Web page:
Several processing and validation routines are plugged into the HADDOCK server framework. Uploaded Protein Data Bank data are checked for correct formatting. If a structure contains unconnected multiple bodies (e.g., a dimeric receptor), restraints are automatically defined to prevent the various bodies to drift away during the docking. In case of proteins, chemical groups other than standard amino acids are detected. For a few of those groups, CNS13 parameters are already present in HADDOCK, but for all others, the PRODRG server is contacted automatically to retrieve CNS parameters. In addition, if they have not been supplied by the user, histidine protonation states are automatically defined by querying the WHATIF server. In case of nucleic acids, modules from the 3D-DART framework are used to parse and validate the supplied structures. Through its bindings to X3DNA, the framework extracts Watson–Crick base pairing from the starting structure and automatically defines restraints to preserve the helical shape of the nucleic acid during the docking. Once the data have been validated, the run is written on the server disk as a HADDOCK project directory and added to a queue. The user is kept informed of the current status of his/her run by email and a link to a unique web page is given in which the run can be monitored and the final results are presented. After the docking, the structures are clustered and the resulting clusters ranked according to the HADDOCK score. A web page containing cluster statistics is generated, from which the user can download the top four members of each clusters or preview them using Jmol. Optionally, the entire HADDOCK run can be downloaded for local manual analysis by the user.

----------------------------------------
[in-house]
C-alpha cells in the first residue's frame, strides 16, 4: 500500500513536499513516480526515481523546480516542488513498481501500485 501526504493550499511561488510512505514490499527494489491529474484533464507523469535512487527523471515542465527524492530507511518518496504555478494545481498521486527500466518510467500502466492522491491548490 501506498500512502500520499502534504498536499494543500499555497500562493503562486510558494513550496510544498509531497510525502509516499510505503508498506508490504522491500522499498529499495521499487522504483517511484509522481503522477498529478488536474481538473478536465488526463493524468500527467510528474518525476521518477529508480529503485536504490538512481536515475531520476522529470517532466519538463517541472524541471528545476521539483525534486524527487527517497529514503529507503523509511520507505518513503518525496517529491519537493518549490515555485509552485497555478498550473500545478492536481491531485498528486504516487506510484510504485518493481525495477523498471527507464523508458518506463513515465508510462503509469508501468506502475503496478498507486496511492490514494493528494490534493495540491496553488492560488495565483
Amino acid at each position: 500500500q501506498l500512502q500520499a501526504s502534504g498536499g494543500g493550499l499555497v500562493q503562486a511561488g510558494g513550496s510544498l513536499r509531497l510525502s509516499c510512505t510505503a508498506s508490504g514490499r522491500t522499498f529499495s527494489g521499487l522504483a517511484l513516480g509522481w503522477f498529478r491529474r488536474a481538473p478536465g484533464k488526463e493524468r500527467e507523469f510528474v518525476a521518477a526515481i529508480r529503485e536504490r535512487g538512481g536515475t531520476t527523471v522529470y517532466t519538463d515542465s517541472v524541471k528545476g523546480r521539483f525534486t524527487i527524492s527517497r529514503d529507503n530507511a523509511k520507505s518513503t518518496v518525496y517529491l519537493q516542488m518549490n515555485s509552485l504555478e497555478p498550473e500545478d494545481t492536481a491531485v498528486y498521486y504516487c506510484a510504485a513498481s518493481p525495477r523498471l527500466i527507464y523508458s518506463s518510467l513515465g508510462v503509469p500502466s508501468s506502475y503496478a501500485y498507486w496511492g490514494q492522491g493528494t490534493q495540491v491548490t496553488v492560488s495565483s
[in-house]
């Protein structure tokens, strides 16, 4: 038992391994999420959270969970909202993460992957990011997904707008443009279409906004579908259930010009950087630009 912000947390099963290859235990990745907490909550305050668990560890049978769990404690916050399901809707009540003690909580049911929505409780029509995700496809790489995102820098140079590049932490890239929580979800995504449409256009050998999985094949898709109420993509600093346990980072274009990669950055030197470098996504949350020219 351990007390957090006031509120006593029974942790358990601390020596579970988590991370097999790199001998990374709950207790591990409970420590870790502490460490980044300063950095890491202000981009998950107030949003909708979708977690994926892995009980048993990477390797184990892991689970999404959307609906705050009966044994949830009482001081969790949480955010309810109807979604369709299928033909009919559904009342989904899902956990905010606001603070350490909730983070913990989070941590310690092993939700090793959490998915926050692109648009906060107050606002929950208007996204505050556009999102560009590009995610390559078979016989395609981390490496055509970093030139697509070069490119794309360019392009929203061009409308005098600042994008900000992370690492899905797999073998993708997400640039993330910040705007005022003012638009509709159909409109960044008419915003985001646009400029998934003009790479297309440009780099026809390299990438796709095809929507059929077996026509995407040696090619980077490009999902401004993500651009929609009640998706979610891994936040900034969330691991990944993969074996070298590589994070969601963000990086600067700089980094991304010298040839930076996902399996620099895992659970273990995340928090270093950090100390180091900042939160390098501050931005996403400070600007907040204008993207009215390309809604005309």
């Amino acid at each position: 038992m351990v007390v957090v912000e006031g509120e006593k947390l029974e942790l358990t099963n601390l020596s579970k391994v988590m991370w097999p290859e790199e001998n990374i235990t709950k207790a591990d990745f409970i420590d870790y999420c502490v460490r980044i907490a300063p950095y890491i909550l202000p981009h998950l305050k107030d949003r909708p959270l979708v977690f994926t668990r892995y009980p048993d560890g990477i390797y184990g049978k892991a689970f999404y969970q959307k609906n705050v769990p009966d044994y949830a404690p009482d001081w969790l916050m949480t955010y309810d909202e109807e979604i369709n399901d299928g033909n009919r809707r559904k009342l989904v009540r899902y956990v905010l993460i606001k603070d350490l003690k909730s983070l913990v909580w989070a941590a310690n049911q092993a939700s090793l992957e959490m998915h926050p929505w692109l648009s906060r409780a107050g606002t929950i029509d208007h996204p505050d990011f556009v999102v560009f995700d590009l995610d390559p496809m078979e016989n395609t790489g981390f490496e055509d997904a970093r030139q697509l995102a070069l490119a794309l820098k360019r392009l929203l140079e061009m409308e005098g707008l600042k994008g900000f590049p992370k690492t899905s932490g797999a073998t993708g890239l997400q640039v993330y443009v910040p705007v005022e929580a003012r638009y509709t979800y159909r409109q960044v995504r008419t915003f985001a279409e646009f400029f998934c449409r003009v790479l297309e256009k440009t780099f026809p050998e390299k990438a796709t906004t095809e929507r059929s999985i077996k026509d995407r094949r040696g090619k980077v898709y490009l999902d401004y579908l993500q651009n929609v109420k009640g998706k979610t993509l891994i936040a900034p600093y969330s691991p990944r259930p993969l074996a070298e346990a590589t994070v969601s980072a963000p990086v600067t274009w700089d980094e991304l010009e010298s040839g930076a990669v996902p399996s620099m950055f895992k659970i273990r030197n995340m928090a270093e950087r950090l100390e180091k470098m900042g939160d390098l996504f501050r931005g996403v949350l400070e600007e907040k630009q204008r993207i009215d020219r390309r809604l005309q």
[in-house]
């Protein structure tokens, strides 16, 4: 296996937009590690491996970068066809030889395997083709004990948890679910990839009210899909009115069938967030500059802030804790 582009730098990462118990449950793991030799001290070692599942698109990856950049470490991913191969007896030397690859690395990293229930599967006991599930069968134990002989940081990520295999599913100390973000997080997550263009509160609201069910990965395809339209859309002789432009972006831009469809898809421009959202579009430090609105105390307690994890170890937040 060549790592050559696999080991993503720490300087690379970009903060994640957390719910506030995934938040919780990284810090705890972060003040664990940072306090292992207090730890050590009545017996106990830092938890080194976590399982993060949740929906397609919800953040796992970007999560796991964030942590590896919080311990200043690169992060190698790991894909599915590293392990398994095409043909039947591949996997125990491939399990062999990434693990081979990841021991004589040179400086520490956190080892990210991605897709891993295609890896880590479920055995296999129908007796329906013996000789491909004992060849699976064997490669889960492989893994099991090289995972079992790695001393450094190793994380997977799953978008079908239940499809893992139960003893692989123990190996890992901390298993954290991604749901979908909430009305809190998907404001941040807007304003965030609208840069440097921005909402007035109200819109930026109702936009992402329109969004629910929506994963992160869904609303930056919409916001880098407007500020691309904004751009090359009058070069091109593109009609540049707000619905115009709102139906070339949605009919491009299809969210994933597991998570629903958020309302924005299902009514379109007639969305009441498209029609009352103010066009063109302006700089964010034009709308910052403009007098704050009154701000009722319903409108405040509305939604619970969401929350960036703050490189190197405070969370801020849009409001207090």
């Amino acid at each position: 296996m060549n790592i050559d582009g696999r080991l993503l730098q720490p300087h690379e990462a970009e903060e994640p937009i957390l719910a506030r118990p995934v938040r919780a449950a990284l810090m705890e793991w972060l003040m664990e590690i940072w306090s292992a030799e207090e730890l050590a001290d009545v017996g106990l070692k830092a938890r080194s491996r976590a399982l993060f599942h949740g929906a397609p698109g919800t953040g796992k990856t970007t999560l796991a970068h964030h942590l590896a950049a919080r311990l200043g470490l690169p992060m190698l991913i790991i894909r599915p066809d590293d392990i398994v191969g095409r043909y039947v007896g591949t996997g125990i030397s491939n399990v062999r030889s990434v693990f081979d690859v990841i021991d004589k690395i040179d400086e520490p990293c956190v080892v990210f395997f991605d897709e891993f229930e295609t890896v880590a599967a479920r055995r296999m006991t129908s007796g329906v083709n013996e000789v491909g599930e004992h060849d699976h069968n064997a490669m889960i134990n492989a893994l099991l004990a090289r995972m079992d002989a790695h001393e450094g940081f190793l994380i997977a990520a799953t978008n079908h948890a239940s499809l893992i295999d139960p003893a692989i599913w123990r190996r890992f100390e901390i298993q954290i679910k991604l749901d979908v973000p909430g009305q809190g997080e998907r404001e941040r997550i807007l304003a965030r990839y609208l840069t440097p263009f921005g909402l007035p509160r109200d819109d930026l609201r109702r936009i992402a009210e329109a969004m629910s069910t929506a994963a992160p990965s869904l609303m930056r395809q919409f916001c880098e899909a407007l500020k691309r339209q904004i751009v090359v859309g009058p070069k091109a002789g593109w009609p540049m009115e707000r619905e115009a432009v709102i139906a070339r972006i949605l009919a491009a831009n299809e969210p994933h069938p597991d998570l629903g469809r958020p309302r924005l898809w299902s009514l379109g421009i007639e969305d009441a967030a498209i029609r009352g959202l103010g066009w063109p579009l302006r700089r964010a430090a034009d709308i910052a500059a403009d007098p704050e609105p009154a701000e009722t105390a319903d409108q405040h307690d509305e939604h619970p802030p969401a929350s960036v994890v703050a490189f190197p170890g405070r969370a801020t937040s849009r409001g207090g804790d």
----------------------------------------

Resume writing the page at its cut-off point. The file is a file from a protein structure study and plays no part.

S.J. De Vries, M. Van Dijk, A.M.J.J. Bonvin, The HADDOCK web server for data-driven biomolecular docking, Nature Protocols. 5 (2010) 883–897. doi:10.1038/nprot.2010.32.